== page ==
The Missouri Court of Appeals has upheld a jury award of $3.25 million in favor of a woman shot in a parking lot where she worked. The lawsuit was against Owner-Operator Services, Inc., where the victim was working as a truck insurance agent support specialist. One evening, she was shot by her ex-partner in the company’s parking lot.
She filed a lawsuit against the company alleging negligence in failing to protect her. At trial, she introduced evidence that she was having problems with her ex-partner, such as stalking and sexual assault, and the company’s director of human resources knew about it. The victim told the director that the partner was leaving her harassing voicemails and that she felt fearful about him. The lawsuit alleged that although the company had security cameras and police patrols available, it did not take necessary measures to ensure the victim’s protection. After considering the evidence, the jury awarded her $3.25 million in damages.
Under Missouri law, a business owner generally has no duty to protect business invitees from criminal acts of unknown third parties because they are rarely foreseeable. However, there are a few exceptions. The first is when a person, known to be violent, is on the premises. Another exception is when a person is on the premises and “has conducted himself so as to indicate danger and sufficient time exists to prevent the injury.” The next exception states a business owner has a duty to protect invitees from criminal attacks of others under “special circumstances,” which means when it is foreseeable that certain actions or omissions will cause harm or injury to the invitee.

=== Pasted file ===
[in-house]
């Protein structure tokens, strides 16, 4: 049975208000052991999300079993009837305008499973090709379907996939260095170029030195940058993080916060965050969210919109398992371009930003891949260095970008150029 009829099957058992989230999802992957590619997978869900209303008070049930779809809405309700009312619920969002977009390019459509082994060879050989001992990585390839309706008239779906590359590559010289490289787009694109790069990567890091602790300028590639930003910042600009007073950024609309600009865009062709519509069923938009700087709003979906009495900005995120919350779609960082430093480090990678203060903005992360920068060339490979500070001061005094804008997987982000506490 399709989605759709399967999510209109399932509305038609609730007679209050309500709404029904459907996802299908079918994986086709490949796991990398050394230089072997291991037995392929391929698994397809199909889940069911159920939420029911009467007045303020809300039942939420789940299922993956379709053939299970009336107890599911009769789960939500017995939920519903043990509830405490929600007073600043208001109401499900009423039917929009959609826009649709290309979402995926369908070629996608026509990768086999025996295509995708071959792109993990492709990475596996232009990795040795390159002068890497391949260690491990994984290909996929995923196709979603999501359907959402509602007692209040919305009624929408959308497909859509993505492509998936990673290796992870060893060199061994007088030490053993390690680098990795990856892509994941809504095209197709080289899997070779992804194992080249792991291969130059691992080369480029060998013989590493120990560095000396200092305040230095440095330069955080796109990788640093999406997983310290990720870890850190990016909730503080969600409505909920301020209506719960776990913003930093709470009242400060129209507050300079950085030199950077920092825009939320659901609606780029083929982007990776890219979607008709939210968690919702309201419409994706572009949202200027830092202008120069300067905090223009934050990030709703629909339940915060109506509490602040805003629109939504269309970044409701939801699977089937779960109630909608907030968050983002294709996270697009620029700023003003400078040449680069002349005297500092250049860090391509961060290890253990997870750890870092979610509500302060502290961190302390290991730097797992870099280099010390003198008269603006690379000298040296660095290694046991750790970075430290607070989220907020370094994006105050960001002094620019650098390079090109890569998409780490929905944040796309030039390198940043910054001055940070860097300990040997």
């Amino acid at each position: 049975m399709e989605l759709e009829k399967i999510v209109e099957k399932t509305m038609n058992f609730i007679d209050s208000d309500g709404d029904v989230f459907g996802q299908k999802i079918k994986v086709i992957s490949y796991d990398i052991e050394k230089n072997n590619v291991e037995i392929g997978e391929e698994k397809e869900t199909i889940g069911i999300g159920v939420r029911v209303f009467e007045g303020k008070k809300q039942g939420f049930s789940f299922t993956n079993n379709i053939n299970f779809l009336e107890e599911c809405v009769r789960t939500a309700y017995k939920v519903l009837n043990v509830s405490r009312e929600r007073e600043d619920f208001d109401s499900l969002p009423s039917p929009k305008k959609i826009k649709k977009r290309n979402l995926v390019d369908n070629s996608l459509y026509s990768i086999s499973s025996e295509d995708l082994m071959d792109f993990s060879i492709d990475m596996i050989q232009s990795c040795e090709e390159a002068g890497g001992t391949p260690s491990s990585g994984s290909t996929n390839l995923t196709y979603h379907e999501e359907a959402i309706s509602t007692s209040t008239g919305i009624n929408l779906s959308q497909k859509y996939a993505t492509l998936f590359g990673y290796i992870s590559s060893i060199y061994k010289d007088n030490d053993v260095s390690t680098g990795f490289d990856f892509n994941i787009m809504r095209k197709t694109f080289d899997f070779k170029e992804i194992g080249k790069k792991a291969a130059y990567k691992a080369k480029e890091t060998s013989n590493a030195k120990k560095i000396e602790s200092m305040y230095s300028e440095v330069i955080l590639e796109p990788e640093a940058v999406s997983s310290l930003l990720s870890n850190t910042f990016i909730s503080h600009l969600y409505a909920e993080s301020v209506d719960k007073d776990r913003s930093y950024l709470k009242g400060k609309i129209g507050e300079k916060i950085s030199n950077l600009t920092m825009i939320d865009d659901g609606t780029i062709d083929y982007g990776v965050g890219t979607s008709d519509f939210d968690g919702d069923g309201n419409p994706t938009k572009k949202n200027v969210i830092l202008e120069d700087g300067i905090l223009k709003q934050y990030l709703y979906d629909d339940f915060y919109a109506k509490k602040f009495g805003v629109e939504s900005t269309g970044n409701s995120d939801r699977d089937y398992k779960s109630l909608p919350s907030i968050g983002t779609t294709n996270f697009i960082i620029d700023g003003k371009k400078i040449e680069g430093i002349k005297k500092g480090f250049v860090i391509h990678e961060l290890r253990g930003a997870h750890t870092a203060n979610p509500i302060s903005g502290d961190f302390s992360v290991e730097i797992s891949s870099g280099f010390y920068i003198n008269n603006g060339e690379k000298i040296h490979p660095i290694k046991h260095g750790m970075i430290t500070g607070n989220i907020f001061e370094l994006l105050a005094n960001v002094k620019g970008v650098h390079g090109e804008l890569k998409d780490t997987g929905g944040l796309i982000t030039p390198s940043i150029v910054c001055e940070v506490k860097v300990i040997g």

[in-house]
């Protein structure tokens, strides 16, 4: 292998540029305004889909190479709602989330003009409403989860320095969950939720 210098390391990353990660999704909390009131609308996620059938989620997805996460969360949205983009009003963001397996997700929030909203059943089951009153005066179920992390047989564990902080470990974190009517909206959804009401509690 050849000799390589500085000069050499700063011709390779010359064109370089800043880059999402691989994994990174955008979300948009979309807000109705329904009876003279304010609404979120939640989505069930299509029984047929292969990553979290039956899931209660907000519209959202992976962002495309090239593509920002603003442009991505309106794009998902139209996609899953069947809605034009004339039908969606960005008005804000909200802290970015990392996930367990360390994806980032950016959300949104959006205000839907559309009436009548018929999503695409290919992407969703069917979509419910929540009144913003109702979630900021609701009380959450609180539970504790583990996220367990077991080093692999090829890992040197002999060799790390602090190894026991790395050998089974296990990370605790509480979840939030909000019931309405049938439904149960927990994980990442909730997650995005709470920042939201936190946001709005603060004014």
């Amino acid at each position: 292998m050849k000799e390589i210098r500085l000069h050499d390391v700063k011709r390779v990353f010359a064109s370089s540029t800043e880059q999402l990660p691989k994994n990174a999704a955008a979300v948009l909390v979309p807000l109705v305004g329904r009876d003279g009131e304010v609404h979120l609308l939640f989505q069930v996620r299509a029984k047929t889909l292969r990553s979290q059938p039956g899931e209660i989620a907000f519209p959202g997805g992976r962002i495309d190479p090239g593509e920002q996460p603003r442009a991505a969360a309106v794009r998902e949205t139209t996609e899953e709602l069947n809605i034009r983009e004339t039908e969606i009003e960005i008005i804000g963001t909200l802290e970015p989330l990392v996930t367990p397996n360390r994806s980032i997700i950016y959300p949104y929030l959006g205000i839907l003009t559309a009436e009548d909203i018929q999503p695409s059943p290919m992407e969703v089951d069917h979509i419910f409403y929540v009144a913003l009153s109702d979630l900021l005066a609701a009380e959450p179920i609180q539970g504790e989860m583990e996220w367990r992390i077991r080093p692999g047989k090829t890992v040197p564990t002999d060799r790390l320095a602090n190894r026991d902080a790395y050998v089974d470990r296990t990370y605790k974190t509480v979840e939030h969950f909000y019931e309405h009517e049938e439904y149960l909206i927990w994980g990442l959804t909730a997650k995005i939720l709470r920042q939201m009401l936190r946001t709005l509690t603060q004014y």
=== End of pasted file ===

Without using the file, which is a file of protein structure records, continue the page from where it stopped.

The “special circumstances” exception was at issue in this case. The court stated multiple factors can be taken into account, including looking at prior specific events, the totality of the circumstances in which the incident occurred, and a balancing test in regard to whether the incident was foreseeable.
In appealing the verdict, the business argued its duty to protect the victim does not arise until AFTER the known third party is physically on the premises. The business claimed it had no duty to act until it actually knew the partner was on company premises that day. The court disagreed, noting the “special circumstances” exception is premised on foreseeability. The facts of the incident, including the events leading up to it, are relevant in determining the property owner’s duty to act. The jury can take into account the property owner’s pre-existing knowledge in determining whether sufficient steps should have been taken to prevent a third party criminal attack such as an assault, robbery, shooting, or rape.
This case reinforces the notion that a property owner or operator cannot sit back and do absolutely nothing when it has reason to know that an employee or customer may be susceptible to a criminal attack by a stranger. Shootings and assaults like this occur each day at malls, shopping centers, and apartment complexes each day. If you or a loved one has been attacked by a stranger at an apartment complex or place of business, call the inadequate security lawyers of Nahon, Saharovich & Trotz at 1-800-LAW-4004. Our attorneys can provide a free consultation and analyze the particular facts of your situation.